One of the most complicated parts in filing for a trademark is determining which class is applicable for the particular good or service a trademark is associated with.  In Australia, there exist 45 classes of trademarks. This article seeks to give brief guidance regarding some of the classes to allow trademark applicants to gain a better understanding before going ahead to register.

Trademark Classes 1

Artificial resins, plastics and chemicals destined for use in agriculture, forestry, horticulture, science, industry and forestry. Also includes, food preservatives, manure, industry adhesives, soldering and tempering preparations, tanning substances, and fire extinguishing formulations.

Trademark Classes 2

Rust stoppers, paints, lacquers, mordants, colourants; natural resins, powdered and foiled metals intended for use by artists, printers, painters and decorators

Trademark Classes 3

Bleaches and other laundry cleaning substances; abrasive, polishing or scouring preparations; perfumes, cosmetics, essential oils, hair lotions, dental cleaning products, soap

Trademark Classes 4

Oils and Greases for industrial purposes, wetting, dust absorbing and binding compositions; lights, including wicks and candles for lighting and fuels (including vehicle fuels)

Trademark Classes 5

Good and services used for veterinary, sanitary, Pharmaceutical and medical purposes, inclusive of substances specially formulated for medical or veterinary use. Dietary and infant foods, dietary supplements, wound dressing materials, plasters, dental wax, pest and weed control products (herbicides and fungicides)

Trademark Classes 6

Encompassing of all goods of common metals not covered in other classes. These include Common alloys and their originating metal, metal-based construction materials, mobile metal based buildings, metal materials used for the building of railway tracks. Also extends to metal pipes and tubes, ores, small pieces of metal hardware and safes.

Trademark Classes 7

Generally, covers machines and their associated parts. This includes engines and motors, agricultural implements (with the exception of hand operated incubators for eggs) transmission components (excluding land vehicles) and automatic vending machines.

Trademark Classes 8

Goods which can be trademarked in this class are cutlery, razors, sidearms and other implements and hand tools

Trademark Classes 9

Scientific measurement instruments that can survey, photograph, film, optically weigh and signal. Also includes equipment which conducts, switch, regulates or controls electricity. Additionally, it provides for transmitting, recording and audiovisual devices along with those that store the material captured by these devices i.e., DVD’s, USBs. Lastly, fire fighting apparatus, money (i.e., cash registers) and data processing machines (namely computers) also fall within it.

Trademark Classes 10

Encompassing of implants and artificial body parts, for instance, limbs, eyes, orthopaedic articles and teeth. Basically, most medical instruments are in this class

Trademark Classes 11

Equipment for heating, lighting, steam generating, heating, refrigerating, ventrilating, drying, sanitary purposes, cooking and water supply.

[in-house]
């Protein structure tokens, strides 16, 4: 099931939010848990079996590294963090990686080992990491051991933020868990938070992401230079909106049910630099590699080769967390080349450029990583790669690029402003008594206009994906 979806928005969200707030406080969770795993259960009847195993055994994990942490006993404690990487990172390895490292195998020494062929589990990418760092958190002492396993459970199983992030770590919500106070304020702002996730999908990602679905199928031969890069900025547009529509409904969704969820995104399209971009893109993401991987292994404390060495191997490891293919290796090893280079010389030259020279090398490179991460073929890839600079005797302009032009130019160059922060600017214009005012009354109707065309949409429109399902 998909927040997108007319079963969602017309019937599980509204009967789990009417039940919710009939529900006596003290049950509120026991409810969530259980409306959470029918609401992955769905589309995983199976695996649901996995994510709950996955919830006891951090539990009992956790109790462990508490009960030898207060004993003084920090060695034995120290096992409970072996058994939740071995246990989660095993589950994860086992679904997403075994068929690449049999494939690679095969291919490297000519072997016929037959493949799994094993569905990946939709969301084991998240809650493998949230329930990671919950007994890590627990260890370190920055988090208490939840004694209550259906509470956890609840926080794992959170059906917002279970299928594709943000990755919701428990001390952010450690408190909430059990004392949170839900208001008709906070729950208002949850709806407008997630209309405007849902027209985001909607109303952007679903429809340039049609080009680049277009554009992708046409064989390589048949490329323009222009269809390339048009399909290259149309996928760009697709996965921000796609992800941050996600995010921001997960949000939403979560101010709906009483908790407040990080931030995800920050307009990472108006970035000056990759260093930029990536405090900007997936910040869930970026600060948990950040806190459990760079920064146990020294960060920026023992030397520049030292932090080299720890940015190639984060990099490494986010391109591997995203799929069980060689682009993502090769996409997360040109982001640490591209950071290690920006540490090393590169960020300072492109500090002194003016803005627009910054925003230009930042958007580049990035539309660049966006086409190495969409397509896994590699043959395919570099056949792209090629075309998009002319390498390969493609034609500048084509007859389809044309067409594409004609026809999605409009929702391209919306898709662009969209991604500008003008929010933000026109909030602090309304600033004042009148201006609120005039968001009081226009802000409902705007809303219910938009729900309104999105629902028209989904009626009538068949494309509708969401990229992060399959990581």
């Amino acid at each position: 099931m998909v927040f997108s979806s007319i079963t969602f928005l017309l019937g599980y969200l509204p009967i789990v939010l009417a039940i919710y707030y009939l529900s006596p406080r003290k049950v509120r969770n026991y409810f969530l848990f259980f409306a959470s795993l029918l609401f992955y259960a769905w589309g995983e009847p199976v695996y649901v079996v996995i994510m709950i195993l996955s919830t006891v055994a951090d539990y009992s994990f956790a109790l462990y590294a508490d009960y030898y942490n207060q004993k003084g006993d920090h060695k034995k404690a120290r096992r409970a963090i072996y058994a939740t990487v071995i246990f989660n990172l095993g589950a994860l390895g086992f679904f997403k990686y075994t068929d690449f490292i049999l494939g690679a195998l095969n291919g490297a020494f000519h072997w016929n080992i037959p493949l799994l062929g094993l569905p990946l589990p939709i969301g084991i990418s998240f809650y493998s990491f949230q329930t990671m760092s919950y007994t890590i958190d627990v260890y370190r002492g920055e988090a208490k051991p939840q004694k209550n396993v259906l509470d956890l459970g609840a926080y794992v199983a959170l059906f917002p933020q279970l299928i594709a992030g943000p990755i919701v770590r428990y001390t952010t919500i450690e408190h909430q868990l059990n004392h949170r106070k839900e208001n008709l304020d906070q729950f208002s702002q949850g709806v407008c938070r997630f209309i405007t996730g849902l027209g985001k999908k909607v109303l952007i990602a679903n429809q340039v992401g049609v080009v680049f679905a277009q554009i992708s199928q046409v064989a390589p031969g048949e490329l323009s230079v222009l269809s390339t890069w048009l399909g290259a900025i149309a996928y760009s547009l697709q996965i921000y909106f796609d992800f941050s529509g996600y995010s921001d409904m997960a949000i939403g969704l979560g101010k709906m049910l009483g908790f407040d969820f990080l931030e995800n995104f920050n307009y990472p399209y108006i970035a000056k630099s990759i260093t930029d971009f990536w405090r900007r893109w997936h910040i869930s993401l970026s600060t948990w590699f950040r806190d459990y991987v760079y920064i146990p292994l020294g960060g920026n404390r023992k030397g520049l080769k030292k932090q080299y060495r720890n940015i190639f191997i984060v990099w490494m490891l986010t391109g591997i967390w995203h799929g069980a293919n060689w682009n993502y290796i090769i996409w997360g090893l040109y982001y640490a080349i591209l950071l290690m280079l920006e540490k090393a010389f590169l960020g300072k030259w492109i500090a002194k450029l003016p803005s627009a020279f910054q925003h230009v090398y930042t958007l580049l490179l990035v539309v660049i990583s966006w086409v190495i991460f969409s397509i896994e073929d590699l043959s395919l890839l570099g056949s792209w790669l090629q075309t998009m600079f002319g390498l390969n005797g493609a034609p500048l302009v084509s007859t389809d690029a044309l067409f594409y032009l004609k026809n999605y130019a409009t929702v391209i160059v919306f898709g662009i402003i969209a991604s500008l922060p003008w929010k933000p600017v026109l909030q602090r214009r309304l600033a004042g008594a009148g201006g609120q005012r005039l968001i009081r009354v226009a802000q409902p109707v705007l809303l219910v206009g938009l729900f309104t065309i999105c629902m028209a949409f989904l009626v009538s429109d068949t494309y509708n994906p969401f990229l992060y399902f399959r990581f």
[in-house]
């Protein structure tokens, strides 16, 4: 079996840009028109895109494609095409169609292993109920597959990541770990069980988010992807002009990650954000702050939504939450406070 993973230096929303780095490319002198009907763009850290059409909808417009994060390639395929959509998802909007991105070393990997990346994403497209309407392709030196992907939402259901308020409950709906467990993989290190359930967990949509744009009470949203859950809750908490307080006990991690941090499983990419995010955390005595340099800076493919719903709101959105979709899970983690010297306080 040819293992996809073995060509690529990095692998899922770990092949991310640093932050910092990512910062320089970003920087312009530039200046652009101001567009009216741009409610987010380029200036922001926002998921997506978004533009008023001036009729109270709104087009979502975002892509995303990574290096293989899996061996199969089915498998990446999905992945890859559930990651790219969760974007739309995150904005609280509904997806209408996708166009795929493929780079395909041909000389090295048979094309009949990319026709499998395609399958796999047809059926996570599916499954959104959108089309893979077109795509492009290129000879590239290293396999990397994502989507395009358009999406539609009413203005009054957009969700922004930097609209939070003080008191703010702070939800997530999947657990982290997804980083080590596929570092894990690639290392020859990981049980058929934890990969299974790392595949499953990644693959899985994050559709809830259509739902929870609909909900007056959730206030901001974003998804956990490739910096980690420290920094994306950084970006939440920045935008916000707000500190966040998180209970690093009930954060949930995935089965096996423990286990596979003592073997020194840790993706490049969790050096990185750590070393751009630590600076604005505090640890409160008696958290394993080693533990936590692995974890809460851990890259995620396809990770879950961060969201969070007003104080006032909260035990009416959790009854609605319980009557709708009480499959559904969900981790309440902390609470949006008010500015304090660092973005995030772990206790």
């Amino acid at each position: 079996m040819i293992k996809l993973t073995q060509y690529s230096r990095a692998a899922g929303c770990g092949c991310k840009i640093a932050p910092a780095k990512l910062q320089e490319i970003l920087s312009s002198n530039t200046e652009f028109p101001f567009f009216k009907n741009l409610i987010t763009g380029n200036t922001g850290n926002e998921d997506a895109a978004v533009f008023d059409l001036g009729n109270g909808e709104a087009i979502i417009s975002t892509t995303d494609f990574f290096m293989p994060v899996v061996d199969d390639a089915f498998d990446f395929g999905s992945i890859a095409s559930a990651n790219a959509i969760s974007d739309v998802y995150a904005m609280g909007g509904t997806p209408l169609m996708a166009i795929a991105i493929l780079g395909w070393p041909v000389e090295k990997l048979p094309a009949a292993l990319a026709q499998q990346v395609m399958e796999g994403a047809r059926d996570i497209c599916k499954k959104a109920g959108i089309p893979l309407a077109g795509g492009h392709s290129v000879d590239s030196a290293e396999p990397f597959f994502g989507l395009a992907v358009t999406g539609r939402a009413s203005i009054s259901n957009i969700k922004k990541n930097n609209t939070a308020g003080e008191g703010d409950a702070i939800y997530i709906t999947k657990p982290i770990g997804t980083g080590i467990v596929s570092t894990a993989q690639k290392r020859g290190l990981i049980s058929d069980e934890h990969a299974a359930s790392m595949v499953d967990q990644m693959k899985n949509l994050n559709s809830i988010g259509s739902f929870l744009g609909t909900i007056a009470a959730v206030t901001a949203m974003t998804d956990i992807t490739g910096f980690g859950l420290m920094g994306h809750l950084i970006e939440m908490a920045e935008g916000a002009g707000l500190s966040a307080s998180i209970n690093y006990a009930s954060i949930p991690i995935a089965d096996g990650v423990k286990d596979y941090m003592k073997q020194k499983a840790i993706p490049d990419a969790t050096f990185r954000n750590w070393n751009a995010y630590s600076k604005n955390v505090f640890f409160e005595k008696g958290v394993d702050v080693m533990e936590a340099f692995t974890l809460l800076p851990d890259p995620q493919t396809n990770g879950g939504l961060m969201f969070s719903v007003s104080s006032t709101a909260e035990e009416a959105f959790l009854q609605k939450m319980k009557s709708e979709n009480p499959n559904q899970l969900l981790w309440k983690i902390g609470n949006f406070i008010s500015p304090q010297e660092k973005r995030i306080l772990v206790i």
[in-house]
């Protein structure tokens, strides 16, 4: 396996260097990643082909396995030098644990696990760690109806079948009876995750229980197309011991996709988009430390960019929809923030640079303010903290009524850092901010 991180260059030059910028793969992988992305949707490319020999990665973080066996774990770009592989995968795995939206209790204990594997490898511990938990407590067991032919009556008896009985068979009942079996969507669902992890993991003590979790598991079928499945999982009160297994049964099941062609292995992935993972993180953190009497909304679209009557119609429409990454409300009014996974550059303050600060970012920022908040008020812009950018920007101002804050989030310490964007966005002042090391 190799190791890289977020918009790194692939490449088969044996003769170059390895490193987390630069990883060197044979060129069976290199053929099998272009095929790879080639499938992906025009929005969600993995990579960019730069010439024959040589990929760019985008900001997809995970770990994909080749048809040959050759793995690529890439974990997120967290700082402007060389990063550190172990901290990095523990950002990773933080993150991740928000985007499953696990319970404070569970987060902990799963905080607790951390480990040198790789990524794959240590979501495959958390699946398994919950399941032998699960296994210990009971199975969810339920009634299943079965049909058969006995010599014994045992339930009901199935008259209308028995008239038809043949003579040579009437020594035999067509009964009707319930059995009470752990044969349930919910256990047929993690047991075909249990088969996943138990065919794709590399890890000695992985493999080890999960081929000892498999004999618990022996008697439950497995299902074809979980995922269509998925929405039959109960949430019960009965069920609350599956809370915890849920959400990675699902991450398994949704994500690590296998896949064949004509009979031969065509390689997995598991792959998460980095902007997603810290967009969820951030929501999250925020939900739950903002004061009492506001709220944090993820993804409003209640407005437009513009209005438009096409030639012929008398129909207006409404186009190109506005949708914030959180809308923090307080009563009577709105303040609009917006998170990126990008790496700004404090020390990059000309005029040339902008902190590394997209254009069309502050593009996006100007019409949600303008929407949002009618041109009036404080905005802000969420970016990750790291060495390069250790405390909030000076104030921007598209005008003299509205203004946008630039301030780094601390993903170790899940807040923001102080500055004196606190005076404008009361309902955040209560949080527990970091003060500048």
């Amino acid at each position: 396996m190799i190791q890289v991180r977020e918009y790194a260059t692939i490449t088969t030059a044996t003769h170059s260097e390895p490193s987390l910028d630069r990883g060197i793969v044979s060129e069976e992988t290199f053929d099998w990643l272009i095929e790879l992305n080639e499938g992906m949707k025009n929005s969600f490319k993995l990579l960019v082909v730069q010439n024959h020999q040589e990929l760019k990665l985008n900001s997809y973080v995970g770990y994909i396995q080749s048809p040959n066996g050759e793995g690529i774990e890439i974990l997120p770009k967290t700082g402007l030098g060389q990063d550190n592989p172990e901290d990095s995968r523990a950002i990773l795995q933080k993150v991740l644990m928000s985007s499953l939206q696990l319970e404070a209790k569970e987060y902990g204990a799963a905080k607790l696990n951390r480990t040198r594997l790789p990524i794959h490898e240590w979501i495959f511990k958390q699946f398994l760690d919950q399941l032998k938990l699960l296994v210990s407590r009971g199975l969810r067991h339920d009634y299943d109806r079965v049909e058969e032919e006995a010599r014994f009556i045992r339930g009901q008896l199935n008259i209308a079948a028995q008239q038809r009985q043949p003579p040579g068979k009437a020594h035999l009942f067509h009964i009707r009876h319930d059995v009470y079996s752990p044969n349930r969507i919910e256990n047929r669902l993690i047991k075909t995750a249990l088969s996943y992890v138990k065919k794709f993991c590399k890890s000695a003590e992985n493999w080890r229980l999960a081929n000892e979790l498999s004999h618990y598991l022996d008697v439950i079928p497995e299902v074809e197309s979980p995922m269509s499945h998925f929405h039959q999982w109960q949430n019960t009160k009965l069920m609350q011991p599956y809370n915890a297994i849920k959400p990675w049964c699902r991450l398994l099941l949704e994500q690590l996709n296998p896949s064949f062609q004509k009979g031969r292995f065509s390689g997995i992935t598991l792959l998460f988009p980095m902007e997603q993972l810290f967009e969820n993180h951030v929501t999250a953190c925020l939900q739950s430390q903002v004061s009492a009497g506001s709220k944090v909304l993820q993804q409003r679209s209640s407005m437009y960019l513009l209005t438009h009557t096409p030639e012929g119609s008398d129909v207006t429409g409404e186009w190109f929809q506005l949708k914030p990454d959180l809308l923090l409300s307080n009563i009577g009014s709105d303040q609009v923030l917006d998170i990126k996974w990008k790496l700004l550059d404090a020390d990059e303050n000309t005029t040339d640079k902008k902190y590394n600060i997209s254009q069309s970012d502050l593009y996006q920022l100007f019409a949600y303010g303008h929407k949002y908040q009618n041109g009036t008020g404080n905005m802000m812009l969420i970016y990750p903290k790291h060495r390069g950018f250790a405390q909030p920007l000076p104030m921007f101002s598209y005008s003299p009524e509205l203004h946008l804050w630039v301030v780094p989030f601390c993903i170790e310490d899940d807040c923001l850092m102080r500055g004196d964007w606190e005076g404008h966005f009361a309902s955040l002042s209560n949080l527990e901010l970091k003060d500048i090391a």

Trademark Classes 12

Land, air or water transportation vehicles

Trademark Classes 13

Weapons, namely firearms, ammunition, explosives, fireworks and projectiles.

Trademark Classes 14

Rare metals and associated alloys, services associated with rare metals or goods containing them as not included in other classes. Also includes watches, jewellery and gemstones.

Trademark Classes 15

Any musical instruments.

Trademark Classes 16

Cardboard and paper based goods (excluding those already listed in other classes). These are bookbinding material,  photographs, stickers, stationary, photographs. It also covers materials used for creative purposes such as paintbrushes, typewriters as well as office equipment, (excluding furniture) plastic packaging material and teaching resources.

Trademark Classes 17

Three dimensional plastic used for packing, manufacturing, insulating, stopping and piping. The key distinction is they are not made of metal. Also includes gum, asbestors and rubber.

Trademark Classes 18

Natural and replica leather goods along with other animal skins and body parts used in the manufacture of umbrellas and parasols, walking sticks, harness and saddlery and whips

Trademark Classes 19

Non-metal building materials such as pipes for building, bitumen, movable buildings and monuments.

Trademark Classes 20

Household goods or furniture made of cork, wood, cane, reed, horn, wicker, ivory, bone, amber, shell, mother-of-pearl or any equivalent imitations of these materials or plastics.

Trademark Classes 21

Whitegoods, cooking utensils, container , cleaning equipment and ornaments made of glass, earthenware or porcelain exlcuding that listed in other classes.

Trademark Classes 22

Bags, ropes, tents, nets, tarpaulins, awnings, sacks, sails and string. Also includes stuffing and other padding material (excluding plastic or rupper) as well as textiles.

Key Takeaways

As is evidenced by the wide array of classes and the overlap goods and services listed within them, classifying which one you should register your trademark under is not always a straight-forward task. If further professional advice is needed to ensure the correct classification has been made, contact LegalVision’s Intellectual Property lawyers on 1300 882 957.

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